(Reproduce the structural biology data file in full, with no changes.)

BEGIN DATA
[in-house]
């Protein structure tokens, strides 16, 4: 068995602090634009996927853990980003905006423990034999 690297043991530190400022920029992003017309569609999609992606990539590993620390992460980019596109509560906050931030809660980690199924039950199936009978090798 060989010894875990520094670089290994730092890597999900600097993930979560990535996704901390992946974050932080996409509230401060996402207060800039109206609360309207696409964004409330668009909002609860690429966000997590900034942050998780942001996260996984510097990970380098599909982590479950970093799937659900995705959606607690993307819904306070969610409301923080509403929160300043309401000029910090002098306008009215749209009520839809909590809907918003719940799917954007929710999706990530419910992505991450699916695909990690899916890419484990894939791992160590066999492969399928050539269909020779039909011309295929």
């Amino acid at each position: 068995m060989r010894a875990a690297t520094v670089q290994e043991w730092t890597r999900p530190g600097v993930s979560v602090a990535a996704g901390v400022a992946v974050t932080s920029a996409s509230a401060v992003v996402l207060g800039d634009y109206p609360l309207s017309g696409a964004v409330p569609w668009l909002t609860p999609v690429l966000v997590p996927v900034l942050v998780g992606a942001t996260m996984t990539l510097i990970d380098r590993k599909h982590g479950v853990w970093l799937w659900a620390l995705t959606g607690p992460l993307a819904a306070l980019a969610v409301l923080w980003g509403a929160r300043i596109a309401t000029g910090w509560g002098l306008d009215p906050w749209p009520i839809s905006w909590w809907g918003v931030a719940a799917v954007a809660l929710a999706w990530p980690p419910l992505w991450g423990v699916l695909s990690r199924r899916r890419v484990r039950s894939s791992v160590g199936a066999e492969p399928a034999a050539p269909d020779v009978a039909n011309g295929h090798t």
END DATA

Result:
[in-house]
């Protein structure tokens, strides 16, 4: 068995602090634009996927853990980003905006423990034999 690297043991530190400022920029992003017309569609999609992606990539590993620390992460980019596109509560906050931030809660980690199924039950199936009978090798 060989010894875990520094670089290994730092890597999900600097993930979560990535996704901390992946974050932080996409509230401060996402207060800039109206609360309207696409964004409330668009909002609860690429966000997590900034942050998780942001996260996984510097990970380098599909982590479950970093799937659900995705959606607690993307819904306070969610409301923080509403929160300043309401000029910090002098306008009215749209009520839809909590809907918003719940799917954007929710999706990530419910992505991450699916695909990690899916890419484990894939791992160590066999492969399928050539269909020779039909011309295929």
């Amino acid at each position: 068995m060989r010894a875990a690297t520094v670089q290994e043991w730092t890597r999900p530190g600097v993930s979560v602090a990535a996704g901390v400022a992946v974050t932080s920029a996409s509230a401060v992003v996402l207060g800039d634009y109206p609360l309207s017309g696409a964004v409330p569609w668009l909002t609860p999609v690429l966000v997590p996927v900034l942050v998780g992606a942001t996260m996984t990539l510097i990970d380098r590993k599909h982590g479950v853990w970093l799937w659900a620390l995705t959606g607690p992460l993307a819904a306070l980019a969610v409301l923080w980003g509403a929160r300043i596109a309401t000029g910090w509560g002098l306008d009215p906050w749209p009520i839809s905006w909590w809907g918003v931030a719940a799917v954007a809660l929710a999706w990530p980690p419910l992505w991450g423990v699916l695909s990690r199924r899916r890419v484990r039950s894939s791992v160590g199936a066999e492969p399928a034999a050539p269909d020779v009978a039909n011309g295929h090798t």